Springbok rugby players: Alternative routes to success

Springbok rugby players
YOKOHAMA, JAPAN - NOVEMBER 02: Players of South Africa celebrate as Siya Kolisi of South Africa lifts the Web Ellis Cup following their victory against England in the Rugby World Cup 2019 Final between England and South Africa at International Stadium Yokohama on November 02, 2019 in Yokohama, Kanagawa, Japan. (Photo by Cameron Spencer/Getty Images)

Historically, a Springbok rugby players’ journey to the top of the game started at one of the elite rugby schools in South Africa.

The original structure

Previously, schoolboy players would be selected to represent their provinces in the annual Craven Week competitions. The bulk of players selected would be from what can only be termed as the popular, affluent schools. Those schools would include the usual favourites. Grey College Bloemfontein, Monument, Affies, Paul Roos, Paarl Gymnasium….. Generally, the natural progression for those fortunate enough to play for the provincial schools team would be the age group teams of the top provincial unions. There would be casualties along the way, but the best of the playing crop would progress to the Currie Cup teams and the cream eventually to Super Rugby. The world-class players would from that original bunch of school kids selected from the elite playing schools would eventually don the coveted green and gold Springbok jersey.

But what of those players who did not have the privilege of attending one of the elite rugby schools? South Africa remains an unbalanced society, but alternate routes to the top of the game are starting to give players who were not part of the elite system the opportunity to make their presence felt at the highest level of the game.

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The extended net

In recent years, two competitions have been added that fit between provincial schoolboy or age-group level and the lower levels of senior provincial representative level. The South African Rand will always struggle against Northern Hemisphere currencies, so casting a wider net to bring more talent in the system becomes more important.

Varsity Cup

The Varsity Cup has proved to be a major contributor to the Springbok rugby player pipeline. The competition has produced 49 Springboks, 13 of which were selected for the Springbok Rugby World Cup 2019 campaign.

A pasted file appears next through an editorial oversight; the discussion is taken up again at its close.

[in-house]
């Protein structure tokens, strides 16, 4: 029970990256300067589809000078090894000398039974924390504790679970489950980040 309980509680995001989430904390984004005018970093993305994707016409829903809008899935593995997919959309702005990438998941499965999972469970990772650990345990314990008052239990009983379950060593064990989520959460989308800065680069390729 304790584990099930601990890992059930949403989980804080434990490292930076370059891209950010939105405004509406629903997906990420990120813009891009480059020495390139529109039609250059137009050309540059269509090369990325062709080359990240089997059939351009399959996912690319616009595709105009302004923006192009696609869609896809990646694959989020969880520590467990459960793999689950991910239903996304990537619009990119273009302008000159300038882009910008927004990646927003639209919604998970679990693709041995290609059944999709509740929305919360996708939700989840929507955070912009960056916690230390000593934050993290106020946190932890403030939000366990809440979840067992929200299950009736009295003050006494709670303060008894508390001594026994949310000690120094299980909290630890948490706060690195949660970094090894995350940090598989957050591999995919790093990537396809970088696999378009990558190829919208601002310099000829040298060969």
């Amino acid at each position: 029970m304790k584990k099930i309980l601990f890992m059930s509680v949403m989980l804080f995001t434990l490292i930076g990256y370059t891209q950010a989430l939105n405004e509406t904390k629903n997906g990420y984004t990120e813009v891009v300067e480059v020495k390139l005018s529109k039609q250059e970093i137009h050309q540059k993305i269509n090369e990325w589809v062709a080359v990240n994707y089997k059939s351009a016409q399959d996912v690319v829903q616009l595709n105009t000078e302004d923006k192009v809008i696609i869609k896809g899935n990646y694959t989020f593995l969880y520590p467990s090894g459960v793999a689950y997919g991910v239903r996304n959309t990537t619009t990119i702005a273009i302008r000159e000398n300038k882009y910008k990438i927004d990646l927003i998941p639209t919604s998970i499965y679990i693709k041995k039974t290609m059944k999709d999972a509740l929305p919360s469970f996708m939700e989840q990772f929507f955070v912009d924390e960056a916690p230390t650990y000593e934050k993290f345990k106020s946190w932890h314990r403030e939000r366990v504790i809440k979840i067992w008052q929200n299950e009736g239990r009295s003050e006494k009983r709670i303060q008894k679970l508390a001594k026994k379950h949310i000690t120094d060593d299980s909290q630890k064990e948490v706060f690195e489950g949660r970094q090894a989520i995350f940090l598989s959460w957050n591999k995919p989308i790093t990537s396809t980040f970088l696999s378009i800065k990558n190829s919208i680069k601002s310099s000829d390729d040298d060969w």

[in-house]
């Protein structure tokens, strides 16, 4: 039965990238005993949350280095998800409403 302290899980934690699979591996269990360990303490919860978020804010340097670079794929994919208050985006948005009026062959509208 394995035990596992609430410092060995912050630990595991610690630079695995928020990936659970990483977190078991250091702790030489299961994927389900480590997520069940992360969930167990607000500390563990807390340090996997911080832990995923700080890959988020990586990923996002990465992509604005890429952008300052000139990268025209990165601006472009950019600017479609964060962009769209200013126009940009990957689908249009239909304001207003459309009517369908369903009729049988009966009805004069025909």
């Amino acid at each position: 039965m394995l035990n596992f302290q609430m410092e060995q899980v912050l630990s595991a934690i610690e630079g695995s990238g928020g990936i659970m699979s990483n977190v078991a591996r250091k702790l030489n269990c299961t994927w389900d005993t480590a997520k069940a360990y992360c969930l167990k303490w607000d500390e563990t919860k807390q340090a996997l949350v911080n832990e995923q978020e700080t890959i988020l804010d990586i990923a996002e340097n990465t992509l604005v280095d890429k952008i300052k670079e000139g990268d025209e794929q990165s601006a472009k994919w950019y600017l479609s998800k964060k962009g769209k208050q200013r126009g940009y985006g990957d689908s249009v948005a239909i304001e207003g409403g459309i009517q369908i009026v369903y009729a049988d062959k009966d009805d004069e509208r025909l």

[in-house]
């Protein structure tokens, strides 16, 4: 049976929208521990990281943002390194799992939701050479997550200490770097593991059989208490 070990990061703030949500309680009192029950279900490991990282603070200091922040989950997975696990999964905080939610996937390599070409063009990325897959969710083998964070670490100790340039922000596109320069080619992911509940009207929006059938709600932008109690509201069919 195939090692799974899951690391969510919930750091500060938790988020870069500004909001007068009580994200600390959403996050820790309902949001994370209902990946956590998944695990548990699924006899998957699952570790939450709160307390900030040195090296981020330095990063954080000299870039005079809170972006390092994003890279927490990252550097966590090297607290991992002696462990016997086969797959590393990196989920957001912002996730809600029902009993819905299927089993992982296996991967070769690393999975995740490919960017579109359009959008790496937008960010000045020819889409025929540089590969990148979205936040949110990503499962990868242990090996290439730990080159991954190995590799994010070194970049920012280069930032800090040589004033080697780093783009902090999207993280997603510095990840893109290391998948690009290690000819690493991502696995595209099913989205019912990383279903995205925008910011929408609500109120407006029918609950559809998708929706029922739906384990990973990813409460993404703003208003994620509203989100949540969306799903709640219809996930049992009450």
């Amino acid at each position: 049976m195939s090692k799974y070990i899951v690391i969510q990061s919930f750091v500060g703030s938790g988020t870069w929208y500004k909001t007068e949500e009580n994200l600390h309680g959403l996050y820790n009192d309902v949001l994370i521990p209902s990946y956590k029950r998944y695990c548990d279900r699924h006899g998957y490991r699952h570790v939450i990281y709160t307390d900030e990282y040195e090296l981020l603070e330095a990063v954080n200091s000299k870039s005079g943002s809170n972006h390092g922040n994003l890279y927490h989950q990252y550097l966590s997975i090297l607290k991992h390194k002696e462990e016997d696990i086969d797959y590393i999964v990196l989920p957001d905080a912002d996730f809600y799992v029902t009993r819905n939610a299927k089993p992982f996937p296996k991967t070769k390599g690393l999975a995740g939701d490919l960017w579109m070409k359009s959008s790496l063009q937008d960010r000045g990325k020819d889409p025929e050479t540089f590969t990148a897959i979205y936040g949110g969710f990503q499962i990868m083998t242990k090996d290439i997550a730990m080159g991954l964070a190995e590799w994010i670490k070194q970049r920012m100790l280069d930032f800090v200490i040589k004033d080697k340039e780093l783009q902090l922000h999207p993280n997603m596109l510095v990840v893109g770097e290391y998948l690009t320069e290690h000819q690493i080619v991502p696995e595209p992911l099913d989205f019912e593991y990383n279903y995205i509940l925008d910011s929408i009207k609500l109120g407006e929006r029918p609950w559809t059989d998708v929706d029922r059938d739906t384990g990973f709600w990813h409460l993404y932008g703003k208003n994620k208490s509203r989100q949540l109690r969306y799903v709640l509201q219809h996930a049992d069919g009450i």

Admittedly, many of those who were selected as Springbok rugby players would have progressed from age-group levels to the Varsity Cup anyway. It does, however, allow for players who were not caught in the age-group structures to catch the eye of senior provincial talent scouts.

The Gold Cup

South Africa’s premier club rugby competition pits each province’s club champions against each other. While it has not yet produced a rich pipeline of players, it does further extend the net to bring players into the system. The type of player who was missed by the provincial age-group and Varsity Cup systems.

Two players used the Gold Cup to revive their rugby 15’s careers. Garth April, now playing for the Sunwolves was in Lions system early in his career. It was his stellar 2015 season playing for Durbanville-Bellville that saw him selected for Western Province that year and then contracted to the Sharks in 2016.

Rosko Specman revived his 15’s career in 2016 with a season playing for Durban Collegians in the Gold Cup. He was signed by the Cheetahs the following year.

Springbok rugby players

To illustrate the point that a widened net is starting to produce Springbok rugby players, we took a look at where the members of the original Springbok Rugby World Cup 2019 went to school. The traditional rugby schools will always be there, but the appearance of (to some) lesser-known rugby schools bodes well for South African rugby. The player pipeline needs to be strong to compensate for the annual churn of top players leaving to be paid in stronger currencies. If players from less popular rugby schools (highlighted in bold below) can be given alternative routes to the top, the game can only continue to flourish.

Schalk Brits (Paul Roos), Lood de Jager (Hugenote, Springs), Pieter-Steph du Toit (Hoërskool Swartland), Eben Etzebeth (Tygerberg High School), Steven Kitshoff (Paul Roos Gymnasium), Vincent Koch (Hugenote, Springs), Siya Kolisi (Grey High PE), Francois Louw (Bishops), Frans Malherbe (Paarl Boys), Malcolm Marx (King Edward VII School), Bongi Mbonambi (St. Alban’s College), Tendai Mtawarira (Peterhouse, Zimbabwe), Franco Mostert (Brits High School), Trevor Nyakane (Ben Vorster, Tzaneen), Kwagga Smith (Hoër Tegniese Skool Middelburg), RG Snyman (Affies), Duane Vermeulen (Hoërskool Nelspruit)

Backs (14)

Lukhanyo Am (De Vos Malan High School, King Williams Town), Damian de Allende (Milnerton High), Faf de Klerk (Waterkloof), Warrick Gelant (Outeniqua, George), Elton Jantjies (Florida High), Herschel Jantjies (Paul Roos), Cheslin Kolbe (Brackenfell High), Jesse Kriel (Maritzburg College), Makazole Mapimpi (Jim Mvabasa SS School, King William’s Town), S’bu Nkosi (Jeppe Boys), Willie le Roux (Paul Roos), Handre Pollard (Paarl Gym), Cobus Reinach (Grey College, Bloemfontein), Frans Steyn (Grey College, Bloemfontein)

In a country such as South Africa, Springbok rugby players have an added responsibility of bringing hope to a nation desperate for good news. The best way to help them to do this is to ensure that the system gives players ever opportunity to find their way to the top, irrespective of their social standing.

“Main photo credit”

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